Cherry Weiner scaring the shit out of everybody at the Agent's Forum (Epic Black Car's 10 Facts about Cherry Weiner).

Pitching to nice people who don't represent your genre (or sub genre) isn't going to go very well and you're going to feel like crap afterwards. For the rest of the night. (okay, more of a lesson-learned, not really a highlight)

Everett Maroon kindly turning social media criticism around on itself like a Tai Chi master.

Deb Caletti: "If you don't follow your dreams, your dreams will [haunt] you."

Thursday, January 13, 2011

January writing group

Another 30 minute writing session with the writing group. This month had a llama-themed prompt.

* * *

My van smelled like llama. It's an odd observation, I know, but my dad raised llamas, and I grew up around them. They're ill-tempered, ugly, and, worst of all, smelly. It's a smell that stays with you and now my van had it. I took it to be a bad omen for the day and, in this, I unfortunately proved to be far more prescient than I could have imagined.
I couldn't sleep the night before. I kept waking to odd sounds and bumps, but, when I checked, the flat was quiet. In the morning I asked my roommate, Phil, about the sounds. He was up much earlier than me, a miracle in itself, and looked like he hadn't slept much the night before either. Choking on his coffee, he sputtered something dismissive and shuffled back to his room. Phil is an odd bird, and unaccustomed to mornings, so I thought little of his behavior.
When I got to my van, I discovered that some little bastard had siphoned my gas tank during the night sometime. The extra errand to fill up the tank meant I was late to work. My boss, a righteous asshole at the best of times, had little empathy and apparently even less mouthwash. His breath was atrocious, not unlike a llama's.
I'd forgotten my lunch, and was reduced to foraging in the vending machine. I worked my way through an undated bag of generic trail mix and decided a call to Susie would brighten things up. We'd been through a rough patch, but things were good now. Better than they had been before.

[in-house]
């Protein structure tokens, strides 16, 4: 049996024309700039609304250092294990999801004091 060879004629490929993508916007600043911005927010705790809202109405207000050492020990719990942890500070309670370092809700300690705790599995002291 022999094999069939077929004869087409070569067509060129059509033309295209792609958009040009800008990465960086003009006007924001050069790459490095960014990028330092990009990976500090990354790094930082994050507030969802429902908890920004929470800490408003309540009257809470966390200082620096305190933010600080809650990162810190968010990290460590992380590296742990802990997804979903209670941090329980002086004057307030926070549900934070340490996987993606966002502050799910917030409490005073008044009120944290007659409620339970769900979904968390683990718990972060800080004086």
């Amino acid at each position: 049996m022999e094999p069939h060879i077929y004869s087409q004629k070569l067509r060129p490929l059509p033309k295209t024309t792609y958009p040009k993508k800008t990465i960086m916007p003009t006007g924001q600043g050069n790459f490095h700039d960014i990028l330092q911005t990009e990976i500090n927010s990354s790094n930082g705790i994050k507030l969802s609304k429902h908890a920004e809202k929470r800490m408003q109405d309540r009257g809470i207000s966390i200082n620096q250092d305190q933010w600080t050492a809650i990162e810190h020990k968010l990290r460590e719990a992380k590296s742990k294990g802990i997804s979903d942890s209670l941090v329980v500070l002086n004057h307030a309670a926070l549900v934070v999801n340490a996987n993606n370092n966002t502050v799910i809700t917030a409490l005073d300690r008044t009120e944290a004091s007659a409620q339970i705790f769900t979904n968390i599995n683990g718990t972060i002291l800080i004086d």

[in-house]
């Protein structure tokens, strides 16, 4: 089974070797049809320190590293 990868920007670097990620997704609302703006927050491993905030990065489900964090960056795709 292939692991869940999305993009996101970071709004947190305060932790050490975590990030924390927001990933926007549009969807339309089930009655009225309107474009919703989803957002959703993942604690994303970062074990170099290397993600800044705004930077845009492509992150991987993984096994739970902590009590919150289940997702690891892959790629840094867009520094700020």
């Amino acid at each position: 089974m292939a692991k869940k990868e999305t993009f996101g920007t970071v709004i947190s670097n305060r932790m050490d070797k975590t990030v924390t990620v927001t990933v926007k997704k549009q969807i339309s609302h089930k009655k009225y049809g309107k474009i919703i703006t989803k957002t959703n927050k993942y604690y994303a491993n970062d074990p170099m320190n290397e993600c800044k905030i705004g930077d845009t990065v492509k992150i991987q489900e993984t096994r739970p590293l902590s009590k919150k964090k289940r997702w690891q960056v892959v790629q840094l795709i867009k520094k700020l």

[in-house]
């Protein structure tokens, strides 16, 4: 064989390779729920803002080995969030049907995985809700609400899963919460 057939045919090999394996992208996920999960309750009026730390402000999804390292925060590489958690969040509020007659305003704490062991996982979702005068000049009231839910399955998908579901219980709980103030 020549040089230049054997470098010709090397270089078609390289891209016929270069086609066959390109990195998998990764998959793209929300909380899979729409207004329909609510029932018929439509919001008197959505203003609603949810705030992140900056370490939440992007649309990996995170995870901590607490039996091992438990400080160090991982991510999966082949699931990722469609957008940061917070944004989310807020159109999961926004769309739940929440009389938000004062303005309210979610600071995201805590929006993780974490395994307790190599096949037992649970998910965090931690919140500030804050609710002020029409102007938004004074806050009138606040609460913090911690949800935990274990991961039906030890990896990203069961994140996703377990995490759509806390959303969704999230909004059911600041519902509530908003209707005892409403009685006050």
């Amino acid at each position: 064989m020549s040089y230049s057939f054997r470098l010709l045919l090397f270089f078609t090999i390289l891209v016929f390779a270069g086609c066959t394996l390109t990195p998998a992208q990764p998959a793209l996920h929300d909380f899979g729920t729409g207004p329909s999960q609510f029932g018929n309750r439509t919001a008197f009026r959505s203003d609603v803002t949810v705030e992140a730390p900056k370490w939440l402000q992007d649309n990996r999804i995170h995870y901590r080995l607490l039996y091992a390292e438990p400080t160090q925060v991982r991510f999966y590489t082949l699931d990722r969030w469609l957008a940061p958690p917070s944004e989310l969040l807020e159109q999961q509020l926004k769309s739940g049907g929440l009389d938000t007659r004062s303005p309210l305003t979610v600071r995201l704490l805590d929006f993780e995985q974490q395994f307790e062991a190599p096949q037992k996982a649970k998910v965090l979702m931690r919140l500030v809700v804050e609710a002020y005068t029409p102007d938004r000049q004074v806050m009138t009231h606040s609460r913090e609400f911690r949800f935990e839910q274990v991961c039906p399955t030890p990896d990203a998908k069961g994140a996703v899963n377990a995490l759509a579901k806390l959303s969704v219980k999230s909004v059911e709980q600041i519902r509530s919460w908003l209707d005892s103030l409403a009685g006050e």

She picked up after a few rings and answered my vague, open-ended questions with terse, conversation-ending blips of sentences. When pressed, she explained that her mom was on the other line and she wanted to get back to her. I convinced her to call her mom back, claiming that I only had a few minutes of lunch left.
The problem was she wasn't talking to her mom. It was her ex, Mike.
I'd like to say I picked up on sublet clues in her words or attitude. I'd like to say that I received some revelation from the universe that something was amiss. I'd like to say it wasn't Mike, but her mother, but the truth of the matter was that Suzy was a barely-functioning member of our technological world. She was technologically challenged. She does not know how to change back to the other line on her phone.
So I listened to her spill out, in great detail, her side of our conversation. How whiny and dependent I had become, what a bore I was, etc. I, at first, tried to cut in, to explain that I was not, indeed, Mike, but as the details unfolded I found the opportunity to reveal myself getting smaller and smaller as my embarrassment for both of us grew greater and greater. When she dove into explicit details of my failing to fulfill her more carnal needs, I hoped my horrified silence would indicate a lack of interest on Mike's part and thus the end of the conversation. It did not. Her pause, followed by a long string of "Ohmygod" repeated over and over like a mantra of suffering led me to believe that she had figured out her rather large gaffe.
I hung up and turned off my phone, unsure of what else to do.
I told my boss I was going home. His anger was impressive, but ultimately wasted on my numbed state.
Getting back into my llama-mobile, I drove home on auto-pilot, just wanting the day to end. Perhaps I could wake up tomorrow and start over.
Reaching the flat, I noticed the llama smell was growing stronger. I put my key in the lock, which started a banging and shuffling ruckus on the other side of the door, accompanied by Phil shouting "Just a moment" repeatedly.
That's when my day really went to shit.